After which, the momentum was unstoppable. By the time we reached our final destination in the north west of the island, we were the last of the visitors. A Swiss couple, the only other guests, were determined not to go home. They sat one evening looking online as one country after another closed its borders. The Maldives looked fine. They booked tickets. By the time they flew to Dar es Salaam, the Maldives was closed to all foreigners.
At the same time, we were getting alarmed texts from friends at home. Check your flights! We asked our guesthouse manager, a Canadian dive master, to take a look. Sure enough, our flights had vanished. If it hadn’t been for that dive master, we might be on Pemba still. He spent a long day haranguing the Zanzibar office of our airline, and finally managed to find two seats on a flight leaving three days earlier than we’d planned, and two seats on the plane stopping in Pemba on its way from Dar to Zanzibar.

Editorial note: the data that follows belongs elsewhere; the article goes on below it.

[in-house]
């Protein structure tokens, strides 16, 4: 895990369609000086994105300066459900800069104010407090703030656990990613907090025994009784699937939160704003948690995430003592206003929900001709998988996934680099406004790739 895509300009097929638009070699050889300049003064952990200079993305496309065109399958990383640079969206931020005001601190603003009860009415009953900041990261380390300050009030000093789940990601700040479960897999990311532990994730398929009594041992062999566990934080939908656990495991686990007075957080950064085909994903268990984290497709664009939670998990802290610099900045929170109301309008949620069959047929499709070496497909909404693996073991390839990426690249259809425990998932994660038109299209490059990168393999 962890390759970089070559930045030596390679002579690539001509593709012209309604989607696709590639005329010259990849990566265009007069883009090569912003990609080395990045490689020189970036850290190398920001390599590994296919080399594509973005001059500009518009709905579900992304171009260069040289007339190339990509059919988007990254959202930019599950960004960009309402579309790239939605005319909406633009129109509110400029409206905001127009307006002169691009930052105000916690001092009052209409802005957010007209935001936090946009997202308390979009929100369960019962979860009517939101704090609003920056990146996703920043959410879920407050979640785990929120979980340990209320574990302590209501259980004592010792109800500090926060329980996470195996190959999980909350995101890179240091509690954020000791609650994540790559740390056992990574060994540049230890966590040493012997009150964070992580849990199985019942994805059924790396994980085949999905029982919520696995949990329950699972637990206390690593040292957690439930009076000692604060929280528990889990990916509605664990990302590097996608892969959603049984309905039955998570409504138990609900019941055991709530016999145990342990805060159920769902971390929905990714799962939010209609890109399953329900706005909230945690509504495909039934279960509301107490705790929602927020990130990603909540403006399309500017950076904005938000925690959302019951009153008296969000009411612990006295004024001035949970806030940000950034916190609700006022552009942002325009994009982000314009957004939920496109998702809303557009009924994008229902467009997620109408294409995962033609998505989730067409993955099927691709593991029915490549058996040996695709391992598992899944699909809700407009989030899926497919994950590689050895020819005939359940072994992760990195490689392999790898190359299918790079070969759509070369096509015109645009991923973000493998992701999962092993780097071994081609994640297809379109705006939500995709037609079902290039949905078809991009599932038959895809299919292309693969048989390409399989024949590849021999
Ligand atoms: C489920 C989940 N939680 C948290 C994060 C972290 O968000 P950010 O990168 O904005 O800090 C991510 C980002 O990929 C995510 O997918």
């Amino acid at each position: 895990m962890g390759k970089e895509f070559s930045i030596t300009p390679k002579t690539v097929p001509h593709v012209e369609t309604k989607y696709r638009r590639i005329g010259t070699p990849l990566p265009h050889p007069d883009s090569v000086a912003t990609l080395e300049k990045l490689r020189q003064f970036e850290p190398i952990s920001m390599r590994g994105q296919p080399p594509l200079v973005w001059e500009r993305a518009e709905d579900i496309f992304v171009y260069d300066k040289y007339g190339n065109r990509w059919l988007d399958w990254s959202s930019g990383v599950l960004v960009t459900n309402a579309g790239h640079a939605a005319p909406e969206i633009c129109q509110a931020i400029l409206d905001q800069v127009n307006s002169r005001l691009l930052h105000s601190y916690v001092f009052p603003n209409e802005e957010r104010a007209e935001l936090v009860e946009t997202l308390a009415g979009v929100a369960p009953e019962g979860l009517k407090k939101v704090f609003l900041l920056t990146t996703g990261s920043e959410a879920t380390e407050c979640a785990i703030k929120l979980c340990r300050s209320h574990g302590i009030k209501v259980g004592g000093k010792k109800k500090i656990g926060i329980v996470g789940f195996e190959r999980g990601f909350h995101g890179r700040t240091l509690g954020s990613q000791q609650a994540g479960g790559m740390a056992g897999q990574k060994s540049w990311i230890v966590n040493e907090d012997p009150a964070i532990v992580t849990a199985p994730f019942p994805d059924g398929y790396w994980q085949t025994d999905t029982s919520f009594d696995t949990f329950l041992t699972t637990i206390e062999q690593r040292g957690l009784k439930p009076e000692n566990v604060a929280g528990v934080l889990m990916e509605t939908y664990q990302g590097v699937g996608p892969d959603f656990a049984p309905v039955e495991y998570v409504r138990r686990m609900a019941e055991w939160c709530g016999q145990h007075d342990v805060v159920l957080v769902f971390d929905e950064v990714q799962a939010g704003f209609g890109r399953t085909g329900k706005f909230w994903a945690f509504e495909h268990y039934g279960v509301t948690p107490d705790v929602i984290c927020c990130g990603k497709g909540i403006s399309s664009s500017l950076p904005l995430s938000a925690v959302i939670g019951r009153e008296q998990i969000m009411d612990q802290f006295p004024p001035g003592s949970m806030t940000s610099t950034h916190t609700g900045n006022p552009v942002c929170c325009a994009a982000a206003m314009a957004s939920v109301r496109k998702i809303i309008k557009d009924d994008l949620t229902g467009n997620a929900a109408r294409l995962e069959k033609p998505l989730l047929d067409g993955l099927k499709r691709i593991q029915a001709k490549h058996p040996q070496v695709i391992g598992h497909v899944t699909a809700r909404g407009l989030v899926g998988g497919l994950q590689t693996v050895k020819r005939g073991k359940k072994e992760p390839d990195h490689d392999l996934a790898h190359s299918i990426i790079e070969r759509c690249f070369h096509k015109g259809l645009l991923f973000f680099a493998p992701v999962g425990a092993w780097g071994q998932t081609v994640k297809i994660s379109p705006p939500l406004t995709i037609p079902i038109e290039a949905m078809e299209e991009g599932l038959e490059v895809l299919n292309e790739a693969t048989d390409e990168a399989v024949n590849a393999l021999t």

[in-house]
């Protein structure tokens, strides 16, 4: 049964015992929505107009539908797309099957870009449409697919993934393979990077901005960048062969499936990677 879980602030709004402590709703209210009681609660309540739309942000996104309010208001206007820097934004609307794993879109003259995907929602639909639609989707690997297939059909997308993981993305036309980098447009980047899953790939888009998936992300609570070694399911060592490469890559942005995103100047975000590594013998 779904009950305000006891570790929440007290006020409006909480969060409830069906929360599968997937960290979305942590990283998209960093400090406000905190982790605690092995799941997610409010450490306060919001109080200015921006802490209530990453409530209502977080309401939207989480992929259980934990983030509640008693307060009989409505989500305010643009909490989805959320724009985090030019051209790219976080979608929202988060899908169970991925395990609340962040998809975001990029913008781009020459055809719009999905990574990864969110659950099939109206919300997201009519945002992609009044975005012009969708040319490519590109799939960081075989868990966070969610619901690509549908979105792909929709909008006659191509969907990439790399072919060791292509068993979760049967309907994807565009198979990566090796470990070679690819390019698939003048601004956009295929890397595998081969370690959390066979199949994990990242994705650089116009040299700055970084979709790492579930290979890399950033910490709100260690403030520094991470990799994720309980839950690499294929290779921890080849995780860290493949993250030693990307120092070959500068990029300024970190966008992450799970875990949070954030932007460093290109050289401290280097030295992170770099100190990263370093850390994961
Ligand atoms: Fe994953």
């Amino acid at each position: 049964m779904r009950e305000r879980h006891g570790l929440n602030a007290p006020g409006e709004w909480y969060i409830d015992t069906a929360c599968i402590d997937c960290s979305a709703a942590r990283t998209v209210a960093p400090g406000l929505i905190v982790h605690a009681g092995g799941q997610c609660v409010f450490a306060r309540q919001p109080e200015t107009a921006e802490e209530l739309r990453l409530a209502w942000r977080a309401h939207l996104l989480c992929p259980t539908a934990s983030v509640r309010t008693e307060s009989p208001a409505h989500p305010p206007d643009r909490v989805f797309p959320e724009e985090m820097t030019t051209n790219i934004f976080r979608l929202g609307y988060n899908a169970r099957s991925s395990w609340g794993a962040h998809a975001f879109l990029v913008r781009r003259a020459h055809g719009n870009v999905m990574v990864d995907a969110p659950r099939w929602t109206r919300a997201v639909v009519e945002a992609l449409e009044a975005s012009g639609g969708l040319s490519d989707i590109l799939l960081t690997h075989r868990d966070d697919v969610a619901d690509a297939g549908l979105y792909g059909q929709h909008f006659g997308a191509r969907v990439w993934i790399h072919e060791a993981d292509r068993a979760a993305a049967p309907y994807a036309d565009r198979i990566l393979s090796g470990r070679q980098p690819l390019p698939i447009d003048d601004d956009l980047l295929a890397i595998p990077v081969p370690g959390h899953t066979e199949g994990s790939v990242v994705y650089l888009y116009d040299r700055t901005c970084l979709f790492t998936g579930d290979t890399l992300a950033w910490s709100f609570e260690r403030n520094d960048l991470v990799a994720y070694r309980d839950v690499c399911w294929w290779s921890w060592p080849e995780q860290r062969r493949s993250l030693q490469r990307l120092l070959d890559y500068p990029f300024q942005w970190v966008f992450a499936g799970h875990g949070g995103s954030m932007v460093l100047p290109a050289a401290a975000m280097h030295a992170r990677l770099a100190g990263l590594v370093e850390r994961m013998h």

As our taxi sped through villages to Pemba airport, we heard the first of the shouts. Young men lazing under the mango trees stood up as we passed, shouting: Corona! Corona!
In Stone Town, out walking while we waited for our flight to Doha, we heard it again. Corona!
We were no longer welcome. I was sorry not to have spent more time in Stone Town. I loved the music, the restaurants, the architecture. I smiled to see the Freddie Mercury museum, a man who described himself as ‘gay as a daffodil’ being celebrated in this conservative town. But it was game over. We had to go home.
Back in Edinburgh, we heard from our friendly dive master. He’d contracted the virus, and would have died, had he not had enough in his dive tanks to build a system to flush pure 02 through his lungs, and then a mix of nitrogen and oxygen.
The reality of Covid had come to stay.
Della Matheson is a retired BBC Scotland news journalist. She lives in Edinburgh with her husband Ian, and spends much of her time, when she’s in Scotland, roaming the hills of the West Highlands. She and Ian share a great love of travel, mostly in tropical zones throughout Asia, and are at their happiest when exploring marine life on coral reefs, from Raja Ampat to the Caribbean.
She’s still dreaming of swimming with manta rays but that’s for next time.